5 of the Best Lenses for Your iPhone 5 or 6 Camera

Sometimes, If You Want a Better Photo, You Just Need a Better Lens

Moment case

Using different camera software can definitely help you take better shots on your iPhone, but there's a limit to what you can do with an app. Sometimes, to get a better photo you need to purchase a better lens—and fortunately there are a few companies that have come out with some truly excellent options.

Here are five of the best add-on lenses for your iPhone 5 or 6.

OlloClip 4-in-1 Photo Lens

When it comes to versatility, it's hard to go past the OlloClip 4-in-1 Photo Lens. It's available for iPhone 5 and iPhone 6 models, and although both versions include the same types of lens, they work slightly differently.

Attaching to your phone via a clip-on mechanism, the OlloClip offers wide-angle and fisheye lenses out of the box. Unscrew either one, however, and you'll be presented with either a 10x or 15x macro lens as well.

The iPhone 6 version works with either the front or back cameras, while the earlier model is just for the primary (back) camera. The latest version also includes a pendant to wear the OlloClip around your neck when you're not using it—much easier than taking it out and packing it away all the time.

Image quality is extremely good, with independent reviews praising all four lenses. The OlloClip 4-in-1 is a genuine enhancement to what was already a very good smartphone camera, at a good price.

Available for iPhone 5/5s and iPhone 6/6 Plus.

OlloClip Telephoto + CPL

One thing that OlloClip's 4-in-1 model lacks is a telephoto option. Zooming in with a smartphone camera is usually a bad idea, since it's done in software and you end up with a low-quality result. Using a physical zoom lens, however, gives a far better photo.

OlloClip's Telephoto lens provides a 2x zoom, which isn't all that much—but the results are surprisingly good unless you're trying to get closeups of distant objects. It's ideal for portrait shots, letting you get nice and close to your subject without standing right up in their face. It also includes a removable circular polarizing lens (that's the CPL part), which helps reduce glare and keep colors accurate.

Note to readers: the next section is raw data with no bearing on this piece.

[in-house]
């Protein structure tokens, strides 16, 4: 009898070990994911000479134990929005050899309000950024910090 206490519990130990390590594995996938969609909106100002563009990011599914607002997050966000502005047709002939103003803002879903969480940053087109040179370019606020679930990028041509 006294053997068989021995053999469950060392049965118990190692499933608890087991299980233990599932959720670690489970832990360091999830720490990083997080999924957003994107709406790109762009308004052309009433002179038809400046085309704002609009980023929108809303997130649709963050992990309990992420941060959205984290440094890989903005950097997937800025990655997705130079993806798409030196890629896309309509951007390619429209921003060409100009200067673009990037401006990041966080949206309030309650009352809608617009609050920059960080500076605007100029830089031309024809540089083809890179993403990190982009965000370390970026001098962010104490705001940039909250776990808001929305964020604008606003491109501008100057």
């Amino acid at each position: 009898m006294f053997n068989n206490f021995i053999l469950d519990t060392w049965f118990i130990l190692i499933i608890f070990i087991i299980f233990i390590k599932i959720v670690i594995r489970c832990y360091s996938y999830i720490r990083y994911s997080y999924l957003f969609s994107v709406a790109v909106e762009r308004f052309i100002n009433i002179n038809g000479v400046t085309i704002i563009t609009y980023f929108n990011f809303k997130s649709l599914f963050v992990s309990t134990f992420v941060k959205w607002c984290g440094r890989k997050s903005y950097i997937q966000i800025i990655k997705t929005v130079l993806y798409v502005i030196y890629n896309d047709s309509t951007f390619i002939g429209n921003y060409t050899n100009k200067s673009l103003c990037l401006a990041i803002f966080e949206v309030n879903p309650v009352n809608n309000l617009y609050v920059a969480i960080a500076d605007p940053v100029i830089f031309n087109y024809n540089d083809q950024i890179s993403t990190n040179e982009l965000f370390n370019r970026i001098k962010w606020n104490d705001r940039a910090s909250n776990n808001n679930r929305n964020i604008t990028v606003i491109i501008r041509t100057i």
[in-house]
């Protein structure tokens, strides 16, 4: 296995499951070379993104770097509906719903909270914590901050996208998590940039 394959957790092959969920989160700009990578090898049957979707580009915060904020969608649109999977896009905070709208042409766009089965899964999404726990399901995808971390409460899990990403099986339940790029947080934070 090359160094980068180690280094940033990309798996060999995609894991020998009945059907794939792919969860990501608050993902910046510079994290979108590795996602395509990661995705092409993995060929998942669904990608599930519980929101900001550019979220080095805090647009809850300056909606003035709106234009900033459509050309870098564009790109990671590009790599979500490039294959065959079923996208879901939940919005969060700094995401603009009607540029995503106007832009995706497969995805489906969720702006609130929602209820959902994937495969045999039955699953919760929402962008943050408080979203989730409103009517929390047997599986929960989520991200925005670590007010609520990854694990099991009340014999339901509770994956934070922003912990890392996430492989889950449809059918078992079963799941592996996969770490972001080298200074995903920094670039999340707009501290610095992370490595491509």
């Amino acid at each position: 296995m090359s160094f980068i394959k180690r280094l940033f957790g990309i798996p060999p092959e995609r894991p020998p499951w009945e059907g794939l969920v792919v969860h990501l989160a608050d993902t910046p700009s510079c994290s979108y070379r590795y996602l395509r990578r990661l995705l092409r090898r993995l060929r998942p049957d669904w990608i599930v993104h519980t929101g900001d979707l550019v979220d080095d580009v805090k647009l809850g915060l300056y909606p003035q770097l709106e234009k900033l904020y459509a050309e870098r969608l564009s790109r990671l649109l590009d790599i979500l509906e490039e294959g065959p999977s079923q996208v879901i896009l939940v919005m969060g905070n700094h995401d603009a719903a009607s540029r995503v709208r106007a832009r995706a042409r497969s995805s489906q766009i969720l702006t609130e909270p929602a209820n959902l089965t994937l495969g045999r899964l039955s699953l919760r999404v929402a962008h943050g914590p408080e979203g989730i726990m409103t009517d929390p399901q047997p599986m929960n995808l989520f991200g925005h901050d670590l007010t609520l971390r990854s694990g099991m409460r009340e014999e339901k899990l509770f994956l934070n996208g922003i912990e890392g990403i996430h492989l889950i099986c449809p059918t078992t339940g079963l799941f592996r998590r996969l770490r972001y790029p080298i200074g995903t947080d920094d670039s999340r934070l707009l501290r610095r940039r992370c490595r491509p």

Available in iPhone 5 and iPhone 6 versions. Again, the latter version works with both front and back cameras, and includes wearable pendants.

One thing to note about OlloClip lenses is that they won't fit over your existing iPhone case. If you want to still use a case, you'll need to buy the OlloClip versions which include a cut-out for the lenses. 

Manfrotto Klyp+

Most well-known for its range of quality camera gear, Manfrotto has also released a multi-lens solution for iPhones. As well as three lenses—fisheye, 1.5x portrait and wide-angle—you'll also find a plastic case, wrist strap, tripod adapter and carry bag in the package.

With the inclusion of the case (which can be used with or without the lenses attached), the Klyp+ offers good value. Reviews suggest the best lens by far is the portrait version—it could easily become an everyday shooting option. The fisheye and wide-angle offer useful flexibility, but the image quality isn't quite as good.

Available for iPhone 5/5s

Moment Telephoto

Much like the OlloClip version, the Moment telephoto lens offers a 2x optical zoom for better portrait shots. It takes a different approach when it comes to attaching it, however—you specify a mounting plate for various iPhone, iPad and Android devices at time of purchase, which sticks to the phone via an adhesive backing.

If you're not a fan of that approach, the company has finished a Kickstarter campaign for a dedicated case option instead.

The 60mm telephoto lens gets you closer to the action, with a better focal length for getting that much-loved background blur in your portraits.

Moment Wide Angle

If you're more of a fan of sweeping vistas than close-up shots, the Moment wide-angle lens goes “twice as wide” instead of “twice as far.” This 18mm lens lets you get much more of the scene into each picture, without the letterbox effect you get panorama software.

It's definitely useful, but some reviewers have noted a tendency for the corners of the shot to appear darker than usual. You'll likely want to crop the images slightly before using them, if that's a problem for you as well.

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